Keep in mind, too, that Alzheimer's disease and other types of severe age-related mental impairment are too serious to treat on your own with PS or any other supplement. In some cases, the symptoms of these diseases could be confused with symptoms of other serious conditions. If you suspect that you or a loved one may have a severe age-related mental impairment, see your doctor for diagnosis and treatment.

#Interactions You Should Know About

If you are taking:

  • Prescription blood thinners, such as warfarin (Coumadin) , heparin , aspirin , pentoxifylline (Trental) , clopidogrel (Plavix) , or ticlopidine (Ticlid) : Do not use phosphatidylserine except on a physician's advice.
  • Ginkgo , garlic , or vitamin E : Taking phosphatidylserine at the same time might conceivably "thin" the blood too much.

References

  1. Cenacchi T, Bertoldin T, Farina C, et al. Cognitive decline in the elderly: a double-blind, placebo-controlled multicenter study on efficacy of phosphatidylserine administration. Aging (Milano). 1993;5:123-133.
  1. Delwaide PJ, Gyselynck-Mambourg AM, Hurlet A, et al. Double-blind randomized controlled study of phosphatidylserine in senile demented patients. Acta Neurol Scand. 1986;73:136-140.
  1. Engel RR, Satzger W, Gunther W, et al. Double-blind cross-over study of phosphatidylserine vs. placebo in patients with early dementia of the Alzheimer type. Eur Neuropsychopharmacol. 1992;2:149-155.
  1. Nerozzi D, Aceti F, Melia E, et al. Phosphatidylserine and memory disorders in the aged [in Italian; English abstract]. Clin Ther. 1987;120:399-404.
  1. Funfgeld EW, Baggen M, Nedwidek P, et al. Double-blind study with phosphatidylserine (PS) in Parkinsonian patients with senile dementia of Alzheimer's type (SDAT). Prog Clin Biol Res. 1989;317:1235-1246.
  1. Crook T, Petrie W, Wells C, et al. Effects of phosphatidylserine in Alzheimer's disease. Psychopharmacol Bull. 1992;28:61-66.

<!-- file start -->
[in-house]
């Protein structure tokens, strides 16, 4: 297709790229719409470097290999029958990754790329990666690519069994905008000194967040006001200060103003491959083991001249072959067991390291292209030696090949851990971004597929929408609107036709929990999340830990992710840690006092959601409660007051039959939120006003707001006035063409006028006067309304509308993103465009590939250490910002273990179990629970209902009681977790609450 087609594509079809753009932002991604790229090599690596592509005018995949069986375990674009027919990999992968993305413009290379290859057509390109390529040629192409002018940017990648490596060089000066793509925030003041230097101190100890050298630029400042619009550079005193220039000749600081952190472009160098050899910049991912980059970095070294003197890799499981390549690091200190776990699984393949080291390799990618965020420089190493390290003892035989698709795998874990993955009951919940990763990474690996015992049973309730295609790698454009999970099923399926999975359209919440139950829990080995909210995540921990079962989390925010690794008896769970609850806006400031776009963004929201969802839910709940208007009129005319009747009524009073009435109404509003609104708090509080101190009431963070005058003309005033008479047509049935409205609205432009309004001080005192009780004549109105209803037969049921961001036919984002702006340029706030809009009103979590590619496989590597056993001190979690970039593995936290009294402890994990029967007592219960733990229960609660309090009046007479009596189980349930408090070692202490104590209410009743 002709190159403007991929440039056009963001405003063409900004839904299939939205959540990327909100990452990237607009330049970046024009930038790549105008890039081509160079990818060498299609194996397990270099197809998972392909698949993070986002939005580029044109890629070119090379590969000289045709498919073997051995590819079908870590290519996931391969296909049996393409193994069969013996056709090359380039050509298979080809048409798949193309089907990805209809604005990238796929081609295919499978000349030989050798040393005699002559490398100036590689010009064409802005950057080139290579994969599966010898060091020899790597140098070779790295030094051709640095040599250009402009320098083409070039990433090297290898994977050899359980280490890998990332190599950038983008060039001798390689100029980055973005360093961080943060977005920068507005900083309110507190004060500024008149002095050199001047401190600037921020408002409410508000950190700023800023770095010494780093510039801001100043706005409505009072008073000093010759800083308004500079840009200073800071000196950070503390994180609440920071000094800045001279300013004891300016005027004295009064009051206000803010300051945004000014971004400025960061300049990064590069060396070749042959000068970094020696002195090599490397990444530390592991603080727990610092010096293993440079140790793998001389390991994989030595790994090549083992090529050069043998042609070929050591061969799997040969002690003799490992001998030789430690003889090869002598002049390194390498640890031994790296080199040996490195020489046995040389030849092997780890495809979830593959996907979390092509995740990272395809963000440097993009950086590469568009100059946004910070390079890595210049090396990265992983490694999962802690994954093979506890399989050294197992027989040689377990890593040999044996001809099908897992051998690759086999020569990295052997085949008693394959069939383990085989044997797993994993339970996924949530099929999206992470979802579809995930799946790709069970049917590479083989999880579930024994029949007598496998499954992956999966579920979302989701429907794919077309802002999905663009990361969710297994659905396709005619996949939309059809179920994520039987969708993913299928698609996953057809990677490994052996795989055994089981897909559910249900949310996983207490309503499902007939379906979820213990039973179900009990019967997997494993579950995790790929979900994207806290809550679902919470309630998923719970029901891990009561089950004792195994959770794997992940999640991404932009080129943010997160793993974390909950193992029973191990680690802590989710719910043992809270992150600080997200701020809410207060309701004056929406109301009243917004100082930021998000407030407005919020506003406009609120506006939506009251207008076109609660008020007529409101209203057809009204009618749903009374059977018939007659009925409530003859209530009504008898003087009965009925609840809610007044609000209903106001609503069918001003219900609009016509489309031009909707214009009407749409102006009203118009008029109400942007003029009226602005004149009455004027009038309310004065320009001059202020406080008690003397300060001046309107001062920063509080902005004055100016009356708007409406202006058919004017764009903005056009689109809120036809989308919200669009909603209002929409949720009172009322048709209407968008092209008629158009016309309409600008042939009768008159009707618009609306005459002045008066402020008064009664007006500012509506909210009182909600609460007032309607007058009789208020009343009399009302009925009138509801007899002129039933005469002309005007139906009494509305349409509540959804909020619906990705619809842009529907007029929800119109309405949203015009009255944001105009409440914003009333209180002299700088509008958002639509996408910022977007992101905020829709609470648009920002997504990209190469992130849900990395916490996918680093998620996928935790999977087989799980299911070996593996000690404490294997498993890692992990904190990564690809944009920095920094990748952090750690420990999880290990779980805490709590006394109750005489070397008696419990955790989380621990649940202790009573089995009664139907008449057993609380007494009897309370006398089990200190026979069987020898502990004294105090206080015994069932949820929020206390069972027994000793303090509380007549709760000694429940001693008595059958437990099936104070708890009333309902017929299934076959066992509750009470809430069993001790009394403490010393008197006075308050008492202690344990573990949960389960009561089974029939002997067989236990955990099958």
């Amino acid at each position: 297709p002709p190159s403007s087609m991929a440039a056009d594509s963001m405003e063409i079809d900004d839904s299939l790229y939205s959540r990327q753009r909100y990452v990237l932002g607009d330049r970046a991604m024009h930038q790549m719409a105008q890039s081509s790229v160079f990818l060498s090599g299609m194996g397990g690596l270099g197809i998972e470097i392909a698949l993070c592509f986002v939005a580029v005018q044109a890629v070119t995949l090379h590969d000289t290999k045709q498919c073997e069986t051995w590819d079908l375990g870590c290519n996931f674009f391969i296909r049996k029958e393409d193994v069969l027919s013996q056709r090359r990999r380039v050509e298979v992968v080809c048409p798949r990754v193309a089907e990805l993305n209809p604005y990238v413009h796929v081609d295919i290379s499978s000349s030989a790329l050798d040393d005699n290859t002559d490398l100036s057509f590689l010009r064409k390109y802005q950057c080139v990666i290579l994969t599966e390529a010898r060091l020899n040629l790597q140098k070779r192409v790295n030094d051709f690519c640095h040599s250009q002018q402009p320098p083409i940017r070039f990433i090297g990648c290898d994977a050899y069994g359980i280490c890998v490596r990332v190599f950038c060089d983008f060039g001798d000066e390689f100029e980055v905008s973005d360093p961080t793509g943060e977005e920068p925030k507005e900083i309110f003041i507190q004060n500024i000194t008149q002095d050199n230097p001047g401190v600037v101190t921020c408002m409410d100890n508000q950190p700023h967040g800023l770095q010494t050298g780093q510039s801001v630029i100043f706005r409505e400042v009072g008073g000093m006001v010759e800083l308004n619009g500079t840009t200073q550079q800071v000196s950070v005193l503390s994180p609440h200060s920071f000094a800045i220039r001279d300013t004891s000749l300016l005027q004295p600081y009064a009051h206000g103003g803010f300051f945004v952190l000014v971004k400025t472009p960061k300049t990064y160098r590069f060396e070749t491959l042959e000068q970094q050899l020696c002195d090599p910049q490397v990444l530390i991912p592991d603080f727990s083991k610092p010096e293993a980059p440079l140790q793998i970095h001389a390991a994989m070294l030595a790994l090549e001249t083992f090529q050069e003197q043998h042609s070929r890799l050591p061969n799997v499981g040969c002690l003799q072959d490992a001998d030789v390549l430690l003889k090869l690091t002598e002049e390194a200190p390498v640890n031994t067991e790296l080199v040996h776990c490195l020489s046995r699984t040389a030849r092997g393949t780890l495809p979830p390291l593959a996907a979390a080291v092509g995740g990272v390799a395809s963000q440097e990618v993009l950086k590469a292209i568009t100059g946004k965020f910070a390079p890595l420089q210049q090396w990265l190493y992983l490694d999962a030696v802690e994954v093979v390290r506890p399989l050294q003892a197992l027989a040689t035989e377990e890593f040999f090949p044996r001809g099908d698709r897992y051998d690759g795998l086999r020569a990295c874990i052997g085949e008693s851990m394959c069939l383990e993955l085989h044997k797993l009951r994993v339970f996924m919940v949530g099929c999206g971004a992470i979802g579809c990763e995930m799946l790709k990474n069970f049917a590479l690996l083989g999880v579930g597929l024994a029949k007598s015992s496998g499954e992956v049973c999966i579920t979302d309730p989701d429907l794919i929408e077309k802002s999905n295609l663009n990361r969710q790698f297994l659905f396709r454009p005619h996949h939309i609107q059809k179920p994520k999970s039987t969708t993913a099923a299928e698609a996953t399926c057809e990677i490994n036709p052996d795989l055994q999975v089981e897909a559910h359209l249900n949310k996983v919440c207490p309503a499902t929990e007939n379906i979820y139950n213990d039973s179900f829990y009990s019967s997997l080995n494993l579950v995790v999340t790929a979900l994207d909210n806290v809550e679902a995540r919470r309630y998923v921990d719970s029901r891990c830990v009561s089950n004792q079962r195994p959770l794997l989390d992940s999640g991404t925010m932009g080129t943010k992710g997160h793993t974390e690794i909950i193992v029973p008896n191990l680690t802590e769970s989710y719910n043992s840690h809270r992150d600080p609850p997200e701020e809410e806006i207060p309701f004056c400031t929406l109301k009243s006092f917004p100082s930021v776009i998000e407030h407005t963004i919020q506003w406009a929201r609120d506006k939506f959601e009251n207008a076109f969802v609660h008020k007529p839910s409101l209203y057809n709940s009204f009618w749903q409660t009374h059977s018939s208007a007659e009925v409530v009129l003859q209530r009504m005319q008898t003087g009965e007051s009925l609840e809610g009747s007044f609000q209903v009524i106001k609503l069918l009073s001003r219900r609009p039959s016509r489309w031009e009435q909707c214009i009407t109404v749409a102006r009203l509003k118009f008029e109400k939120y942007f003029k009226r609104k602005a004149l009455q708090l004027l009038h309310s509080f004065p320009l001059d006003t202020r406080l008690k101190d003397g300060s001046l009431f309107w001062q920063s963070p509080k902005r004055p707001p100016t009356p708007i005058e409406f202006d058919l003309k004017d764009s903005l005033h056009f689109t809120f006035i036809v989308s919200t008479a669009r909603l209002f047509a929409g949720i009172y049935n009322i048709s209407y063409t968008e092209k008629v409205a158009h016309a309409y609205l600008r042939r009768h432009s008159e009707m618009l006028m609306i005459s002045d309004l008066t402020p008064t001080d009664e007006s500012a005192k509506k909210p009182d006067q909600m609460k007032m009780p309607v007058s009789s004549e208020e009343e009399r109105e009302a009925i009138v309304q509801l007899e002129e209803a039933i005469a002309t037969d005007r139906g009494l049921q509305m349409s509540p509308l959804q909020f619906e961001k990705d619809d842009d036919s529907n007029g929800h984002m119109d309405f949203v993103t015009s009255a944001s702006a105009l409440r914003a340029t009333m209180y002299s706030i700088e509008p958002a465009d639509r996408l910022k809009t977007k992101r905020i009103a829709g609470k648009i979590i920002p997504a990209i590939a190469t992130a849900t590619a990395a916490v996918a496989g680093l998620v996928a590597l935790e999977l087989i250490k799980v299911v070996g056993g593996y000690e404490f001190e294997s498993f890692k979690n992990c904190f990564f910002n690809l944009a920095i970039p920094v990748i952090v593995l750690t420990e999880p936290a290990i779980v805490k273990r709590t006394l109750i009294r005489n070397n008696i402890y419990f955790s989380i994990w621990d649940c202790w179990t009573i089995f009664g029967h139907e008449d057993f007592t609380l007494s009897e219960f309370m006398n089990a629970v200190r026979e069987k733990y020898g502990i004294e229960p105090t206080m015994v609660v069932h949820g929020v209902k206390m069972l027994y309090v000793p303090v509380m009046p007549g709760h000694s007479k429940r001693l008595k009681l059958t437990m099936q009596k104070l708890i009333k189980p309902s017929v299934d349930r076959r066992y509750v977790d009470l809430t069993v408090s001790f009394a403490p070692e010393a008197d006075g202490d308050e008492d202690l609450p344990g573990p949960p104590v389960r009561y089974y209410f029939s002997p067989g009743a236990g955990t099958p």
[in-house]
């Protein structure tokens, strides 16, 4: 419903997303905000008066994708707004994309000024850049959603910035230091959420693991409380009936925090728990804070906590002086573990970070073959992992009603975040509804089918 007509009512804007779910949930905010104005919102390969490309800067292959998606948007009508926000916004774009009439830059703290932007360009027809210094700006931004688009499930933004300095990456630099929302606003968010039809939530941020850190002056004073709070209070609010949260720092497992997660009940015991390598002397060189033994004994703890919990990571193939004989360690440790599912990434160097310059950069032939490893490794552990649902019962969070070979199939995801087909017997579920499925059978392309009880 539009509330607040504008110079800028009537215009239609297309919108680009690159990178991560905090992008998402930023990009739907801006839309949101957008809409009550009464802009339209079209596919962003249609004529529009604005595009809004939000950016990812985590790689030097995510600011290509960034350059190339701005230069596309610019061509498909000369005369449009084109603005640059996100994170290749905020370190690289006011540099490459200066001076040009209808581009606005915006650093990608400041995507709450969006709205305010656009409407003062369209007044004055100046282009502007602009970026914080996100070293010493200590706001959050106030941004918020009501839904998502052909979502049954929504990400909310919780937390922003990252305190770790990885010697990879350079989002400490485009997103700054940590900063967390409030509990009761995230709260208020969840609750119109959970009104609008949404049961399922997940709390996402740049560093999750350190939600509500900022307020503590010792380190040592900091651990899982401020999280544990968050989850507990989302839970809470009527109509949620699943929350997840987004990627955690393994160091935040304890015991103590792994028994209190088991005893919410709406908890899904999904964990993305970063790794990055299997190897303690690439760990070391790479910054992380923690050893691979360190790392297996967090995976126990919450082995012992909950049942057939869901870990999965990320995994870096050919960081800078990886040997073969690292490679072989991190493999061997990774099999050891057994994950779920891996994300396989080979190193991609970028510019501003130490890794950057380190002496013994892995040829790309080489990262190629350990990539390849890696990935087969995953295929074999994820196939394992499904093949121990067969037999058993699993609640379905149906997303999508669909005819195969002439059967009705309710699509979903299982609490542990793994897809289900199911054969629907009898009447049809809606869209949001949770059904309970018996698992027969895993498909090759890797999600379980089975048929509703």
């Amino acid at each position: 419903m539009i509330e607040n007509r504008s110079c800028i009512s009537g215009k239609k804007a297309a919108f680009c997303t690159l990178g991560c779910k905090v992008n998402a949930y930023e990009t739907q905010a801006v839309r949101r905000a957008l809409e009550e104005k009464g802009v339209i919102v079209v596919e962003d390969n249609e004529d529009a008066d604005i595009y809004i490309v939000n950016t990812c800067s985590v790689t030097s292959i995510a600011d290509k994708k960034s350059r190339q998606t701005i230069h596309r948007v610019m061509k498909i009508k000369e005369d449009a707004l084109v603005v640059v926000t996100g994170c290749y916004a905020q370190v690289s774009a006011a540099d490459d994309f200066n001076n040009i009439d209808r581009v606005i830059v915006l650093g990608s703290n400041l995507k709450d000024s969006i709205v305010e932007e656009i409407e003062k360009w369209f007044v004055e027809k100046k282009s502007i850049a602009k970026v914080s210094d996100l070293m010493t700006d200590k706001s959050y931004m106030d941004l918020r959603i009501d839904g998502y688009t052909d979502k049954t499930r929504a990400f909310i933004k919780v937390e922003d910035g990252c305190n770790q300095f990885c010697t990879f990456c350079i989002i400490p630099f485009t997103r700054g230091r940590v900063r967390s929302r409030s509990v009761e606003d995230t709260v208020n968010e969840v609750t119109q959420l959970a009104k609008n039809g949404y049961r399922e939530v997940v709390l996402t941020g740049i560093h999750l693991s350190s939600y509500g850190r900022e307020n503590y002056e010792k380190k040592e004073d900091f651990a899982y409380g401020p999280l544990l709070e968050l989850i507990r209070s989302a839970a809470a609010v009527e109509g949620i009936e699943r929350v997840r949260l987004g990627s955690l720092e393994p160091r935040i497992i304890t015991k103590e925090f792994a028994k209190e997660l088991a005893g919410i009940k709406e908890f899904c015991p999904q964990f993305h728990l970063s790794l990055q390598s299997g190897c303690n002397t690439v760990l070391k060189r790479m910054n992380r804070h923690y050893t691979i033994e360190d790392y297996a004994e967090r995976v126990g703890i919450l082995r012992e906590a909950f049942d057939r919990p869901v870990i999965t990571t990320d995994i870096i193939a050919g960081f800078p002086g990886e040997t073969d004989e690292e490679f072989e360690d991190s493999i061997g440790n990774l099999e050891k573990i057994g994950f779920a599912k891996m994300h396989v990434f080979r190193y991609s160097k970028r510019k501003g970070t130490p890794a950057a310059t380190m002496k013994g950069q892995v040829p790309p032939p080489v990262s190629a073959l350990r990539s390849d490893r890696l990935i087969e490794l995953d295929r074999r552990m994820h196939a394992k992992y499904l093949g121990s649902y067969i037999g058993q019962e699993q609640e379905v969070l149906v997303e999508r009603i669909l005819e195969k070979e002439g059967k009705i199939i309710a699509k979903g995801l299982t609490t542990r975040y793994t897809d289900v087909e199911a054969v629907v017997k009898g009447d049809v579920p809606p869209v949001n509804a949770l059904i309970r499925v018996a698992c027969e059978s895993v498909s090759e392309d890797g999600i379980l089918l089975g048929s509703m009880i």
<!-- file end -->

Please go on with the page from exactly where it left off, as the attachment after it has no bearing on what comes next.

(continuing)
1. Amaducci L. Phosphatidylserine in the treatment of Alzheimer's disease: results of a multicenter study. Psychopharmacol Bull. 1988;24:130-134.
  1. Villardita C, Grioli S, Salmeri G, et al. Multicentre clinical trial of brain phosphatidylserine in elderly patients with intellectual deterioration. Clin Trials J. 1987;24:84-93.
  1. Palmieri G, Palmieri R, Inzoli MR, et al. Double-blind controlled trial of phosphatidylserine in patients with senile mental deterioration. Clin Trials J. 1987;24:73-83.
  1. Cenacchi T, Bertoldin T, Farina C, et al. Cognitive decline in the elderly: a double-blind, placebo-controlled multicenter study on efficacy of phosphatidylserine administration. Aging(Milano). 1993;5:123-133.
  1. Amaducci L. Phosphatidylserine in the treatment of Alzheimer’s disease: Results of a multicenter study. Psychopharmacol Bull. 1988;24:130-134.
  1. Crook T, Petrie W, Wells C, et al. Effects of phosphatidylserine in Alzheimer’s disease. Psychopharmacol Bull. 1992;28:61-66.
  1. Delwaide PJ, Gyselynck-Mambourg AM, Hurlet A, et al. Double-blind randomized controlled study of phosphatidylserine in senile demented patients. Acta Neurol Scand. 1986;73:136-140.
  1. Engel RR, Satzger W, Gunther W, et al. Double-blind cross-over study of phosphatidylserine vs. placebo in patients with early dementia of the Alzheimer type. Eur Neuropsychopharmacol. 1992;2:149-155.
  1. Funfgeld EW, Baggen M, Nedwidek P, et al. Double-blind study with phosphatidylserine (PS) in Parkinsonian patients with senile dementia of Alzheimer’s type (SDAT). Prog Clin Biol Res. 1989;317:1235-1246.
  1. Nerozzi D, Aceti F, Melia E, et al. Phosphatidylserine and memory disorders in the aged [in Italian; English abstract]. Clin Ther. 1987;120:399-404.
  1. Palmieri G, Palmieri R, Inzoli MR, et al. Double-blind controlled trial of phosphatidylserine in patients with senile mental deterioration. Clin Trials J. 1987;24:73-83.
  1. Villardita C, Grioli S, Salmeri G, et al. Multicentre clinical trial of brain phosphatidylserine in elderly patients with intellectual deterioration. Clin Trials J. 1987;24:84-93.